Although South America consists of many different nations, there are clear similarities between the educational systems of the individual states, especially in terms of school structure and education policy.
The development was in the 1800s. primarily inspired by the French encyclopedic education system, but remained in the mid-1900s. also influenced by the North American pragmatic system, which emphasizes the development of personal responsibility, the qualification of the workforce and great social mobility. The goals of education systems have therefore changed from elite to mass education with respect for equal access to education.
However, since the 1980s, limited resources have had implications for teaching materials and school expansion, and there has been a decline in participation in education. Also, the more informal popular education, inspired by the Brazilian educator P. Freire, has around 2000 difficult conditions in many places.
Temperate climates occur mainly south of the tapered part of South America. due to a far greater temperature variation during the day. A warm, humid climate characterized by the average temperature of the coldest month being between 18 °C and −3 °C is concentrated to the southern tropic and areas just south of it. It thus covers Paraguay as well as parts of Bolivia, Brazil and Argentina. The rainfall exceeds in the east, thanks to winds and warm ocean currents from the Atlantic, 450 mm but decreases to the west. In central Chile, between 32 ° south latitude and 38 ° south latitude, there is a warm-temperate climate with dry season in summer (October – April) and mild winters with moderate rain, Mediterranean climate. S. Chile has colder winters, however, with temperatures significantly above normal for latitude. The rainfall on the western side of the Andes is plentiful in general and of the orographic type (in Valdivia, Chile, the annual rainfall is 2,500 mm). Further inland, rain shadow is formed with very little rainfall.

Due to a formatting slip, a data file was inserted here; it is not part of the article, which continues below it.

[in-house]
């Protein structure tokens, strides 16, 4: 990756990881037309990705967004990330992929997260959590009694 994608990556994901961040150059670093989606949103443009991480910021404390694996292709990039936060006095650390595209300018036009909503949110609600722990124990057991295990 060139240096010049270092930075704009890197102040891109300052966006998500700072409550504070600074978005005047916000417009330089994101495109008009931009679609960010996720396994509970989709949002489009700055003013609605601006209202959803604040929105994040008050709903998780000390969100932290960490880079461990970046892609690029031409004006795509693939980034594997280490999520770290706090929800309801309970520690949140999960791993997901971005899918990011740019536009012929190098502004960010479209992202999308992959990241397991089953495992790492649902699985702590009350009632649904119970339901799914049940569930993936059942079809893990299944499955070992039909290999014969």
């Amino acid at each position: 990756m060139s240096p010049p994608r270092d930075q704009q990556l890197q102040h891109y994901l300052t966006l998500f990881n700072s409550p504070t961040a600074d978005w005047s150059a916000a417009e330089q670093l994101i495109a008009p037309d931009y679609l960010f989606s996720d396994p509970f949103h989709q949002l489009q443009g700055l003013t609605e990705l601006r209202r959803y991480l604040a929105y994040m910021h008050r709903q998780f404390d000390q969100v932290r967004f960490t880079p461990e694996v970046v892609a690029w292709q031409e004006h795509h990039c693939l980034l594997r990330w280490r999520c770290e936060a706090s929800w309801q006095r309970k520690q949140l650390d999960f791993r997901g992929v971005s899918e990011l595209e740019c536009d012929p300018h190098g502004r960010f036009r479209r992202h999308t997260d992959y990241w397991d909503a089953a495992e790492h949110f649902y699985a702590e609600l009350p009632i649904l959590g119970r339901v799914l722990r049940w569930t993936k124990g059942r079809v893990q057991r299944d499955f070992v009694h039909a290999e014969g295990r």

Cold climates, including cold-tempered climates and polar climates, have very little scope in South America. They occur only in the southernmost parts of Argentina and Chile as well as in the Andes at levels above 3 500 m above sea level, where it is also called mountain climate. In the northern Andes, the climate is cool and foggy with about 12 °C during the day and −2 °C at night; from central Peru to Bolivia and Chile with even lower temperatures.
Dry climate occurs mainly in four major areas. In the south there is a north-south belt from Patagonia to northwest Argentina with an annual rainfall of only 100–175 mm. The variation in average temperature between different months is large in Patagonia, more than 20 °C. Dry climate also marks a narrow coastal strip along the Pacific Ocean from 5 ° to 31 ° south latitude, where the Atacama Desert is spreading. The cold Humboldt stream cools the air closest to the sea, giving a dense cloud layer of 350 to 1,000 m above sea level. is formed and prevents the lower parts from heating up. Rain is therefore rare, as is sunshine over a period of six months. Only by condensation of fog can water be obtained. Another area with a dry climate is a coastal strip along the north coast between Colombia and Venezuela. Northeast Brazil has a dry climate with only 100 mm of rainfall in certain years.